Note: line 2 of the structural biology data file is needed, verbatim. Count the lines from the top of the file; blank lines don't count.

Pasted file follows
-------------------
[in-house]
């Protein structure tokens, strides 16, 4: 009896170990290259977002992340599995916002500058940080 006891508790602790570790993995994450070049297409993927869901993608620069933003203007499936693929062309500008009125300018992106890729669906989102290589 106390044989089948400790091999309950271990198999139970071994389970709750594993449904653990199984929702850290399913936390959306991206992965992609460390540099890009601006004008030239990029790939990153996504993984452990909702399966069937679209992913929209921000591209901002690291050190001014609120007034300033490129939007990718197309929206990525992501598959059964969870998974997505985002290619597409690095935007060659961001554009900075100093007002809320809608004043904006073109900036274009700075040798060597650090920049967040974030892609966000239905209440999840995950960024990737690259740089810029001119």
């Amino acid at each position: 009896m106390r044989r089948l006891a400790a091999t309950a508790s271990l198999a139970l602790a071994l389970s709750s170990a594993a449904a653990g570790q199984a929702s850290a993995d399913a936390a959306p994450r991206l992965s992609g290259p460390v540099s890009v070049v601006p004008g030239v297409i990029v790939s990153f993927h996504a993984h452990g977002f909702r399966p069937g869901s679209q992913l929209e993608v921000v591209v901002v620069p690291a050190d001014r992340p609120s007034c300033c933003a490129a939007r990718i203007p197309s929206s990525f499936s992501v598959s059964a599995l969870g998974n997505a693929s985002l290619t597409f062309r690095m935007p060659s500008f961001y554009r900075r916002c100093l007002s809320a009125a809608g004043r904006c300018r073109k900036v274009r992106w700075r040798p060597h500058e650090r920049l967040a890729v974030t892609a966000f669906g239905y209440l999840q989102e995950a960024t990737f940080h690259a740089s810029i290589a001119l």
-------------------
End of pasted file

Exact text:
């Protein structure tokens, strides 16, 4: 009896170990290259977002992340599995916002500058940080 006891508790602790570790993995994450070049297409993927869901993608620069933003203007499936693929062309500008009125300018992106890729669906989102290589 106390044989089948400790091999309950271990198999139970071994389970709750594993449904653990199984929702850290399913936390959306991206992965992609460390540099890009601006004008030239990029790939990153996504993984452990909702399966069937679209992913929209921000591209901002690291050190001014609120007034300033490129939007990718197309929206990525992501598959059964969870998974997505985002290619597409690095935007060659961001554009900075100093007002809320809608004043904006073109900036274009700075040798060597650090920049967040974030892609966000239905209440999840995950960024990737690259740089810029001119």